Africa — the world’s most youthful continent — is bursting with the energy, creativity and ingenuity of some 200 million young people between ages 15 and 24. Young people in Africa are better educated than previous generations. And they have greater access to technology and other world-class resources than ever before in history.
The technology revolution has taken the continent by storm. As internet connectivity and reliable power improves, young tech-savvy Africans are increasingly harnessing technology to develop software products, services, and platforms that are tailored to their local markets. Innovation hubs are sprouting up across Africa as young people seize opportunities to create homegrown solutions to some of the tremendous challenges faced in their communities.
Indeed, technology is fueling innovation and growth helping to bolster the global market competitiveness, create jobs and increase productivity in African nations.
Yet, beneath the optimism and hope for the future, a time bomb is slowing ticking in Africa. Africa’s working age population of 15-64 years is growing at a quickening pace. By 2040, the continent will host the world’s largest labor force with an estimated working age population of an astounding 1 billion.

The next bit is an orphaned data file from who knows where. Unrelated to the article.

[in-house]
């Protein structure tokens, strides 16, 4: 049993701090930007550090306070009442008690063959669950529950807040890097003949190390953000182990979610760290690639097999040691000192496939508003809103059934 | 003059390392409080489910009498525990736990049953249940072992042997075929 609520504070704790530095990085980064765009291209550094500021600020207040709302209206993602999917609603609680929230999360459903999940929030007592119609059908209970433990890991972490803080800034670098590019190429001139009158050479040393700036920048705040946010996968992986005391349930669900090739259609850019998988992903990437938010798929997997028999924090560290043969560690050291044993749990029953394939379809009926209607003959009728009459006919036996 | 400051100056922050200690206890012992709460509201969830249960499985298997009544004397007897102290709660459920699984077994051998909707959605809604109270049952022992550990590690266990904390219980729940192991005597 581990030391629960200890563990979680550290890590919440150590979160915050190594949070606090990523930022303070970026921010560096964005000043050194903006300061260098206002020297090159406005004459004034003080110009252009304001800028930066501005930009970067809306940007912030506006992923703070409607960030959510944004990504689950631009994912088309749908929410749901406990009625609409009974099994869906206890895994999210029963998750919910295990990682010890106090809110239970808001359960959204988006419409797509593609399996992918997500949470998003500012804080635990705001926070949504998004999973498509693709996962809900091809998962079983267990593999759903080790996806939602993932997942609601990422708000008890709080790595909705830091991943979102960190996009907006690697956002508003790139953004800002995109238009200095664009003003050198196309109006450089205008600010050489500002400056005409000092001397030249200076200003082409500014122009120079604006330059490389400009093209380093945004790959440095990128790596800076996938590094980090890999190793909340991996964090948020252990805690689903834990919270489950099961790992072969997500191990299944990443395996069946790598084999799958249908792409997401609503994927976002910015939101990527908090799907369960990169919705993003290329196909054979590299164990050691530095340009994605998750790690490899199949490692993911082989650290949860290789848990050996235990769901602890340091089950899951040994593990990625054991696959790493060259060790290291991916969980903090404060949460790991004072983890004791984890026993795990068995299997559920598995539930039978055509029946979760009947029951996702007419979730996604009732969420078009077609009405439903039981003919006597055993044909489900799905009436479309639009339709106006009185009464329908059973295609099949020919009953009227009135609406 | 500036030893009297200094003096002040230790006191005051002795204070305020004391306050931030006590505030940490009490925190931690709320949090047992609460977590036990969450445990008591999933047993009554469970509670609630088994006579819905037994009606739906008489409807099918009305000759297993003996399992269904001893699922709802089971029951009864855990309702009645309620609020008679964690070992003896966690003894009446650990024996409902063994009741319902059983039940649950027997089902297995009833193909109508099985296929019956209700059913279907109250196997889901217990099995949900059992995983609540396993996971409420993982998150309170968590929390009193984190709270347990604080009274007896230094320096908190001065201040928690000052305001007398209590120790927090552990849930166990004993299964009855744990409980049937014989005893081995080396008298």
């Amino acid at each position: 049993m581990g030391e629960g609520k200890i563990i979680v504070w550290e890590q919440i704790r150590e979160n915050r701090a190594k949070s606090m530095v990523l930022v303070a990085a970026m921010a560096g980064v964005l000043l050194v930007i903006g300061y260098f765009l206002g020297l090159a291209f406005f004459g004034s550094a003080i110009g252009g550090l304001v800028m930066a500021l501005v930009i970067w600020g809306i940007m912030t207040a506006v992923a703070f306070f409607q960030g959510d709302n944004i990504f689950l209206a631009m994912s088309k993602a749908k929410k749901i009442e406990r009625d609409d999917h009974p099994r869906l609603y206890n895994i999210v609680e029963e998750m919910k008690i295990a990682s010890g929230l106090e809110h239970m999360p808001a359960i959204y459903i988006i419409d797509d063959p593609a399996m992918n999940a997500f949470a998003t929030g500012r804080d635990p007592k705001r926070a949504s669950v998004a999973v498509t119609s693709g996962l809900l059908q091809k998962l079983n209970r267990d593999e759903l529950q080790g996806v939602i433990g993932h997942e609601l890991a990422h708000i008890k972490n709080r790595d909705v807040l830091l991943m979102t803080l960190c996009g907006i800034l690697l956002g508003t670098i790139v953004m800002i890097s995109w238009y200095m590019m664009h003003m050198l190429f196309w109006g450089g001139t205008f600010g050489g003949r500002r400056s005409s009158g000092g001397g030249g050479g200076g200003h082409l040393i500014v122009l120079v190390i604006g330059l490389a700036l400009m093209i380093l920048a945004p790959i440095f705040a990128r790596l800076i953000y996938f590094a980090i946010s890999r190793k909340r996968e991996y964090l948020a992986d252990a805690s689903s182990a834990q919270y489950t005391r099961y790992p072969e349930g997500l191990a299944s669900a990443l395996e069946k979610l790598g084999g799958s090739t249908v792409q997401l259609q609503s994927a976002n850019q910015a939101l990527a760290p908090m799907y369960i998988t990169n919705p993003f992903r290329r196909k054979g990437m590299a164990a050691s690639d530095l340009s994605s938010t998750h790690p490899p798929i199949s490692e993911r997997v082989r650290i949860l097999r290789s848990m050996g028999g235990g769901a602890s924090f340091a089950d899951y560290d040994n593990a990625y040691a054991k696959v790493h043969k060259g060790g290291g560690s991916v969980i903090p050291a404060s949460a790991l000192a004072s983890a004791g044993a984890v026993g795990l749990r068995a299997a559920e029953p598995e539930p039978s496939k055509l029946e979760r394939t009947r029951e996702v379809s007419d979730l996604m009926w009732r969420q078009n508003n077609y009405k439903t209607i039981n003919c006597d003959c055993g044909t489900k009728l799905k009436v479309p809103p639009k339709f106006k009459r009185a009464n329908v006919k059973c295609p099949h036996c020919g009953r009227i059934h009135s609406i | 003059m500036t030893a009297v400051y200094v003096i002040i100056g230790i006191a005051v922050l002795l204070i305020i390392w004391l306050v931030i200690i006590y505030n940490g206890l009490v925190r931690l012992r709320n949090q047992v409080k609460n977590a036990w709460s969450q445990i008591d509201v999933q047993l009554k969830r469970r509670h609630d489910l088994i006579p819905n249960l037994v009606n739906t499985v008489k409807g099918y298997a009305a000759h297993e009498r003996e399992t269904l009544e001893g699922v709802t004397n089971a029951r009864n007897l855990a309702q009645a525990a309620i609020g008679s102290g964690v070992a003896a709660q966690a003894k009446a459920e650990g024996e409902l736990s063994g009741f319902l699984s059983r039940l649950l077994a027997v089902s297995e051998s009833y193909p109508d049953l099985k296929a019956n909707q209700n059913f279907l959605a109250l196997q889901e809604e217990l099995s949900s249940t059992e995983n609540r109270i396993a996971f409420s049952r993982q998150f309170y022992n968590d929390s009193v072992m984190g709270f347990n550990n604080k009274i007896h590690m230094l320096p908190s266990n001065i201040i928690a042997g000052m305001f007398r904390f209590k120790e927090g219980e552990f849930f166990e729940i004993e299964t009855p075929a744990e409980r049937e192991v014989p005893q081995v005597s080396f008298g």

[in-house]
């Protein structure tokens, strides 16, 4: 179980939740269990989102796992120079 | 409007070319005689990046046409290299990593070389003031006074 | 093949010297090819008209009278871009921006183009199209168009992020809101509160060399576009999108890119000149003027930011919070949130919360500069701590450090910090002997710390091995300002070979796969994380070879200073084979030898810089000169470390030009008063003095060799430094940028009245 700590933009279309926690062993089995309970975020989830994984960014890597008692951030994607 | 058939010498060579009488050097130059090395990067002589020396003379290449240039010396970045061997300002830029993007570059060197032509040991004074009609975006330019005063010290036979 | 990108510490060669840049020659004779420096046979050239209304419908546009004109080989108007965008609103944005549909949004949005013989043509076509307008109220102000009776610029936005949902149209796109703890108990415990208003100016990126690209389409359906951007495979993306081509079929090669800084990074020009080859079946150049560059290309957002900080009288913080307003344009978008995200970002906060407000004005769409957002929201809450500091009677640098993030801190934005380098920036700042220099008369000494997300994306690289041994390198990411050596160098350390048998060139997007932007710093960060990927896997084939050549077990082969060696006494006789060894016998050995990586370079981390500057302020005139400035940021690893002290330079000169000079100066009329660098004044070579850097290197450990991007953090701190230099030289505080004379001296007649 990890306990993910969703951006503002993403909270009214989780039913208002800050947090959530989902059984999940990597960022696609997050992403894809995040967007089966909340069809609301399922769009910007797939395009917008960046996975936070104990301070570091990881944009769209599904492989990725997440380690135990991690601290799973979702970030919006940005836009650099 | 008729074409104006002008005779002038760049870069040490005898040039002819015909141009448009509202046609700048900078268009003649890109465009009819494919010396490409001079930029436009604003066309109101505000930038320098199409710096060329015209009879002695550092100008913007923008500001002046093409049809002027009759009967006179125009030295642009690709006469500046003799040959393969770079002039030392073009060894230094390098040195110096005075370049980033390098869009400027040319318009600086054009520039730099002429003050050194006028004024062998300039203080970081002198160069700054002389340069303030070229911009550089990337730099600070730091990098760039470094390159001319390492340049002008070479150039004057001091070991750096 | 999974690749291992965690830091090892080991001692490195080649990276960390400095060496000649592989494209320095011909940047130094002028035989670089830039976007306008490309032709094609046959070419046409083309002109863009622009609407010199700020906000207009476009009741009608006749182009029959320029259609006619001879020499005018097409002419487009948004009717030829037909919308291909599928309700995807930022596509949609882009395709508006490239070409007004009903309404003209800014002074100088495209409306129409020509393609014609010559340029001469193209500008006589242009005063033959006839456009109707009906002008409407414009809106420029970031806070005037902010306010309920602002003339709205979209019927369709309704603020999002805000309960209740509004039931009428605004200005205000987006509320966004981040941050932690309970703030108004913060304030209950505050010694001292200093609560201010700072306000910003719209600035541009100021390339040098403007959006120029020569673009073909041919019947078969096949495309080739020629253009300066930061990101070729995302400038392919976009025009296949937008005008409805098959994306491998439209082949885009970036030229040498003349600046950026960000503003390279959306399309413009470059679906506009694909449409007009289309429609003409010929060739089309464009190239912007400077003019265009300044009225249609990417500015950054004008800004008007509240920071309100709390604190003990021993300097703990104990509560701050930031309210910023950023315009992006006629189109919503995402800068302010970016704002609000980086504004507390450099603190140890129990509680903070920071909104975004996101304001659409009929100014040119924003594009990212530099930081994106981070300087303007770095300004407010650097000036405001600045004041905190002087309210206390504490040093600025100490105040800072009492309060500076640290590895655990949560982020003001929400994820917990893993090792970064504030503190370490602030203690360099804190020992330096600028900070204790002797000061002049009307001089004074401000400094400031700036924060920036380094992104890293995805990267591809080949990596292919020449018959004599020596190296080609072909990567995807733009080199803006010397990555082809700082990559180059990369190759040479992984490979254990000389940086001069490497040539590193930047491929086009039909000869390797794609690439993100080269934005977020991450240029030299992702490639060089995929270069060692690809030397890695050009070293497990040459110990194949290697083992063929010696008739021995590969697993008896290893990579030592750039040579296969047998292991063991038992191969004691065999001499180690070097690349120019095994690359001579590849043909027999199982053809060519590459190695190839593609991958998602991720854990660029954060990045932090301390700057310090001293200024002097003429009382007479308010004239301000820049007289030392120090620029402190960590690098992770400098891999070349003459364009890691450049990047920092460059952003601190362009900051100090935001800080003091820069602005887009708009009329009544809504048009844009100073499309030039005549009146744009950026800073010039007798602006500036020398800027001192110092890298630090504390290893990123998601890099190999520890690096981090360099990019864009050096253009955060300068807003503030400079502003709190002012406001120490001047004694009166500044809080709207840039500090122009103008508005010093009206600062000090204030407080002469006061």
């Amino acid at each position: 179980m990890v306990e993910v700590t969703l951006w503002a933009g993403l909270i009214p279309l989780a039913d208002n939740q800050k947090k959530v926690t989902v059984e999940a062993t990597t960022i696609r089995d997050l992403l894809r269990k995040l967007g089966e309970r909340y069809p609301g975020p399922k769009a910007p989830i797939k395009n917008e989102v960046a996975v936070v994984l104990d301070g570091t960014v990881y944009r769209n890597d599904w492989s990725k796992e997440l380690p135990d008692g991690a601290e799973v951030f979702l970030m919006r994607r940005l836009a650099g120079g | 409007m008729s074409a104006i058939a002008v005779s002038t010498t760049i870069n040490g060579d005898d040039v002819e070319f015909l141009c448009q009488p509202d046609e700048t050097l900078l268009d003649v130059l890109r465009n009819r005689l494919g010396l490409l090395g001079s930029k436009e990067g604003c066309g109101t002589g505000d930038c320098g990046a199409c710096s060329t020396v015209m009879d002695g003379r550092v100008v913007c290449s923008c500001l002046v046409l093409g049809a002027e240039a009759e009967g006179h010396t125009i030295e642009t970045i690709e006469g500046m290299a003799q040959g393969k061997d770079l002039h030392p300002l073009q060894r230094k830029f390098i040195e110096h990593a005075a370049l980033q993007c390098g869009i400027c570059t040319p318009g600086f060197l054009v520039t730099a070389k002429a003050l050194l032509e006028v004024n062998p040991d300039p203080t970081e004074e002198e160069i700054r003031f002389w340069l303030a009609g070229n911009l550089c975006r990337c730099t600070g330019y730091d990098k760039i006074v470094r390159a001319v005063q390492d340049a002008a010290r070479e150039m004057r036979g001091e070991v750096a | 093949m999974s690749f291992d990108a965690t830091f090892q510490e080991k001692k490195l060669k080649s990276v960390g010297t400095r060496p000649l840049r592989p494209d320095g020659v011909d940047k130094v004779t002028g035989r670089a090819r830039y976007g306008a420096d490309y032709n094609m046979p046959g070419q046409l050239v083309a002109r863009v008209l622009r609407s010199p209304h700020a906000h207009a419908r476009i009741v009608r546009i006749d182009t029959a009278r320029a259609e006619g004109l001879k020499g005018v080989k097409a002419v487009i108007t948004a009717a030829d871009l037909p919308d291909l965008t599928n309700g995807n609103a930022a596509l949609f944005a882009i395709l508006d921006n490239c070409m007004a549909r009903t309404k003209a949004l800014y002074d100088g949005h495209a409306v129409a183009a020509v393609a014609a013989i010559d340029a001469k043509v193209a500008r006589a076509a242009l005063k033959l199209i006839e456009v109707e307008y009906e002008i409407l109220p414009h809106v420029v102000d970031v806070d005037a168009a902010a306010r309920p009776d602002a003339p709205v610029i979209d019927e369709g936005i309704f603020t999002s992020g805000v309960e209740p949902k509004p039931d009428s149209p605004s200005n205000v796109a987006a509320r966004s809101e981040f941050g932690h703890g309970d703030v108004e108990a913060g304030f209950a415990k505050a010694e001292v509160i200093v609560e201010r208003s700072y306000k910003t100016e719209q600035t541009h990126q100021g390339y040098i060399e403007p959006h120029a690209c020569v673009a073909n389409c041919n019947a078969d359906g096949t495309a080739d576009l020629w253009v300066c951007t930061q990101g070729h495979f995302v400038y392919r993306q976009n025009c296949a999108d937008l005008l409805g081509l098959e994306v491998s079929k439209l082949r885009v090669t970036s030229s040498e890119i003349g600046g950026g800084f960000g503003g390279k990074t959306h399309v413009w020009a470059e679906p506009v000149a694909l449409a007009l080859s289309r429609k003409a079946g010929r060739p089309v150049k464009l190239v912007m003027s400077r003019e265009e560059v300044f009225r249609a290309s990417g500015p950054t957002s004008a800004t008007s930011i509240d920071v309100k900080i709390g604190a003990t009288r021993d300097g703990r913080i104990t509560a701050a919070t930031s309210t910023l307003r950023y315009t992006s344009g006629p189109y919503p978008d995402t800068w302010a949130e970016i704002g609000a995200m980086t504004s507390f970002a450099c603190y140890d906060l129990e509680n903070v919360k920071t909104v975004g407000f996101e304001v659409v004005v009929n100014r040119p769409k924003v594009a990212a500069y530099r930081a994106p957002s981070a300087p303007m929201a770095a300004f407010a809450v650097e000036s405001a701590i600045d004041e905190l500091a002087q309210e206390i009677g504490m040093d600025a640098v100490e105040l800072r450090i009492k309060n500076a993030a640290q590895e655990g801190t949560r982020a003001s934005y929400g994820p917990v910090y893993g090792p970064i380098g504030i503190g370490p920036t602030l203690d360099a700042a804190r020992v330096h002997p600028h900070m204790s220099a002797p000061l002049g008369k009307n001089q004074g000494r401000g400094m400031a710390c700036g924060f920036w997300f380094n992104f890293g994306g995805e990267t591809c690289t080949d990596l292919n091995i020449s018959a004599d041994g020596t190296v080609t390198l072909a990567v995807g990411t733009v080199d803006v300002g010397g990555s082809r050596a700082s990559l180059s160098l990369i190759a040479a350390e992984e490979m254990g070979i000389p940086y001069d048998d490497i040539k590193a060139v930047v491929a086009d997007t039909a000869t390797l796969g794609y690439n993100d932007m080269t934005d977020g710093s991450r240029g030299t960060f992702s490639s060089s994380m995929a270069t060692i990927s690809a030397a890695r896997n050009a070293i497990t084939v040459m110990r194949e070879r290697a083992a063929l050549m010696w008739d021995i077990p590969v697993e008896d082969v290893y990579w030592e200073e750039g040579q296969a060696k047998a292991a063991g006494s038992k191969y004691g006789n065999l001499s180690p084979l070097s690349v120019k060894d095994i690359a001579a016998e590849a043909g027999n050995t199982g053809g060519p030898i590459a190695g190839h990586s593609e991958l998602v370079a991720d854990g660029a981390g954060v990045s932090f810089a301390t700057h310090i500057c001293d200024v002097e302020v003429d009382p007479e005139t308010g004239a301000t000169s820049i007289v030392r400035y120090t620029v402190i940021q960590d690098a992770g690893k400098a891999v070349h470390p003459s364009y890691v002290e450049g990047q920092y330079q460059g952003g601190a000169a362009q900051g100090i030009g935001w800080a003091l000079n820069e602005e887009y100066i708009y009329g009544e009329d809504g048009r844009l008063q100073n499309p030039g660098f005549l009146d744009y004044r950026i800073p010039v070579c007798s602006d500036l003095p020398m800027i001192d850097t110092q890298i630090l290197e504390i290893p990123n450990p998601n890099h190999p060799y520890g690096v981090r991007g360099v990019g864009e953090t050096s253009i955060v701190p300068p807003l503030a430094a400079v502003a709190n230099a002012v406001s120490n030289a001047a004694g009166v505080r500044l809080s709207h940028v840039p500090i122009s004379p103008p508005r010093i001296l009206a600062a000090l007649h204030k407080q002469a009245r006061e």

Young people in Africa make up nearly 40 percent of today’s working-age population, yet 60 percent are unemployed. The World Bank estimates that some 11 million youth will enter Africa’s labor market every year for the next decade. Finding productive jobs for young people is critical to the continent’s future.
The fact remains that Sub-Saharan Africa faces a severe shortage of highly-skilled African talent, all the while top employers on the continent scramble to find qualified candidates to fill managerial jobs.
While more African students are completing secondary school and entering universities, only 6 percent of young people in Africa are enrolled in higher education institutions, compared to the global average of 26 percent, UNESCO estimates. And a real mismatch exists between the African education system and the jobs in a knowledge-based economy. Too many young graduates are earning degrees only to find that they are not qualified for lucrative employment opportunities, largely due to the lack of basic, technical and transferable skills of graduates.